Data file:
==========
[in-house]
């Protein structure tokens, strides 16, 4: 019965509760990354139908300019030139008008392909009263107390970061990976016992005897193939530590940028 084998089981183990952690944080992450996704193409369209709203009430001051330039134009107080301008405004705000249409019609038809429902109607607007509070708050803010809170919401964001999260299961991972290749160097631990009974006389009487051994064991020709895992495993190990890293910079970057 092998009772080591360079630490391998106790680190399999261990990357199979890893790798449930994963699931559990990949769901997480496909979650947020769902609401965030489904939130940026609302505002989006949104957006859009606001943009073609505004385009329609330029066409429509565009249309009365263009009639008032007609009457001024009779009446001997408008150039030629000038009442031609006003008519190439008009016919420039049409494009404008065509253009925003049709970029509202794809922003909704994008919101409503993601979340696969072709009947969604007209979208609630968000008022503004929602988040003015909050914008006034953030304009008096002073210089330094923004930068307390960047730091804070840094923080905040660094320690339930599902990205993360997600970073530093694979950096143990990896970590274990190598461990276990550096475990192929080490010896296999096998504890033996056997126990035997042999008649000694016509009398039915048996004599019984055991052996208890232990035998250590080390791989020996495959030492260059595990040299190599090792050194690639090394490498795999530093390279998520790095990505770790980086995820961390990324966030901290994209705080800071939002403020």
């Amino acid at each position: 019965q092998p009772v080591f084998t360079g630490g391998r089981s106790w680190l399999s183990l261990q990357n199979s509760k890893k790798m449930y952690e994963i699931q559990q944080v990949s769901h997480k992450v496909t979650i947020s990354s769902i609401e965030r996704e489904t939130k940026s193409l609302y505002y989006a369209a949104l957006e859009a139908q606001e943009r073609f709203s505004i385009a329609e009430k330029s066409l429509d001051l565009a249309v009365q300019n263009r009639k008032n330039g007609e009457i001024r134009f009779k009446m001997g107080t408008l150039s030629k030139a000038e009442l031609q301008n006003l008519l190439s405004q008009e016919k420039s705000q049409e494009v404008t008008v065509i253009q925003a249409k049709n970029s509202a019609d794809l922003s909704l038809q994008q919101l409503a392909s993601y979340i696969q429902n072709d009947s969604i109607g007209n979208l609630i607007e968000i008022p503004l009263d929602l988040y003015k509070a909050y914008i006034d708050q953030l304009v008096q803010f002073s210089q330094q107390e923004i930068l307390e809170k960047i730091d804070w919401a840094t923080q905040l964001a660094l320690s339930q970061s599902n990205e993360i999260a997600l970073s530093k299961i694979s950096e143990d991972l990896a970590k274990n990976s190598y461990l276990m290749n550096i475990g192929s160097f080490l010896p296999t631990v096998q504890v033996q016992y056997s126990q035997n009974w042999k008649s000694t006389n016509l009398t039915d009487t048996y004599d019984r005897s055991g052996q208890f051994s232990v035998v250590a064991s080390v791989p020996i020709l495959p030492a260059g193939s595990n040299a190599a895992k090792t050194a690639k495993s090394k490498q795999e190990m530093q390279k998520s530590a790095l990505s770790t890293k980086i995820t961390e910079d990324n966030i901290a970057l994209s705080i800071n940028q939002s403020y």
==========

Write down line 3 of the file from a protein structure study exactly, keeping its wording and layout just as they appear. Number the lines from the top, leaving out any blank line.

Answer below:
């Amino acid at each position: 019965q092998p009772v080591f084998t360079g630490g391998r089981s106790w680190l399999s183990l261990q990357n199979s509760k890893k790798m449930y952690e994963i699931q559990q944080v990949s769901h997480k992450v496909t979650i947020s990354s769902i609401e965030r996704e489904t939130k940026s193409l609302y505002y989006a369209a949104l957006e859009a139908q606001e943009r073609f709203s505004i385009a329609e009430k330029s066409l429509d001051l565009a249309v009365q300019n263009r009639k008032n330039g007609e009457i001024r134009f009779k009446m001997g107080t408008l150039s030629k030139a000038e009442l031609q301008n006003l008519l190439s405004q008009e016919k420039s705000q049409e494009v404008t008008v065509i253009q925003a249409k049709n970029s509202a019609d794809l922003s909704l038809q994008q919101l409503a392909s993601y979340i696969q429902n072709d009947s969604i109607g007209n979208l609630i607007e968000i008022p503004l009263d929602l988040y003015k509070a909050y914008i006034d708050q953030l304009v008096q803010f002073s210089q330094q107390e923004i930068l307390e809170k960047i730091d804070w919401a840094t923080q905040l964001a660094l320690s339930q970061s599902n990205e993360i999260a997600l970073s530093k299961i694979s950096e143990d991972l990896a970590k274990n990976s190598y461990l276990m290749n550096i475990g192929s160097f080490l010896p296999t631990v096998q504890v033996q016992y056997s126990q035997n009974w042999k008649s000694t006389n016509l009398t039915d009487t048996y004599d019984r005897s055991g052996q208890f051994s232990v035998v250590a064991s080390v791989p020996i020709l495959p030492a260059g193939s595990n040299a190599a895992k090792t050194a690639k495993s090394k490498q795999e190990m530093q390279k998520s530590a790095l990505s770790t890293k980086i995820t961390e910079d990324n966030i901290a970057l994209s705080i800071n940028q939002s403020y």